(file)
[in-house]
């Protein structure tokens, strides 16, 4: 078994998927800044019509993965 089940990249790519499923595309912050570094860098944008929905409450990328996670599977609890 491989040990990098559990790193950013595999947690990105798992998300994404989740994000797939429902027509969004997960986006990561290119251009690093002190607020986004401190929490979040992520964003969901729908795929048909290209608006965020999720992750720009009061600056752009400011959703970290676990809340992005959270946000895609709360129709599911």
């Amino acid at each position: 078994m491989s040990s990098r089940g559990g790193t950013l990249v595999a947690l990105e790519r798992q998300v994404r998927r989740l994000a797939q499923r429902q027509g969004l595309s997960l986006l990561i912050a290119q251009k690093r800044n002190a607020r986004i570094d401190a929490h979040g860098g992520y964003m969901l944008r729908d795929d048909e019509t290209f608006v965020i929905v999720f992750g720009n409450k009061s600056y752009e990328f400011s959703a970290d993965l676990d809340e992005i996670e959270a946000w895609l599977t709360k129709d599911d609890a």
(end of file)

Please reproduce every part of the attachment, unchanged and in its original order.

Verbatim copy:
[in-house]
């Protein structure tokens, strides 16, 4: 078994998927800044019509993965 089940990249790519499923595309912050570094860098944008929905409450990328996670599977609890 491989040990990098559990790193950013595999947690990105798992998300994404989740994000797939429902027509969004997960986006990561290119251009690093002190607020986004401190929490979040992520964003969901729908795929048909290209608006965020999720992750720009009061600056752009400011959703970290676990809340992005959270946000895609709360129709599911």
């Amino acid at each position: 078994m491989s040990s990098r089940g559990g790193t950013l990249v595999a947690l990105e790519r798992q998300v994404r998927r989740l994000a797939q499923r429902q027509g969004l595309s997960l986006l990561i912050a290119q251009k690093r800044n002190a607020r986004i570094d401190a929490h979040g860098g992520y964003m969901l944008r729908d795929d048909e019509t290209f608006v965020i929905v999720f992750g720009n409450k009061s600056y752009e990328f400011s959703a970290d993965l676990d809340e992005i996670e959270a946000w895609l599977t709360k129709d599911d609890a």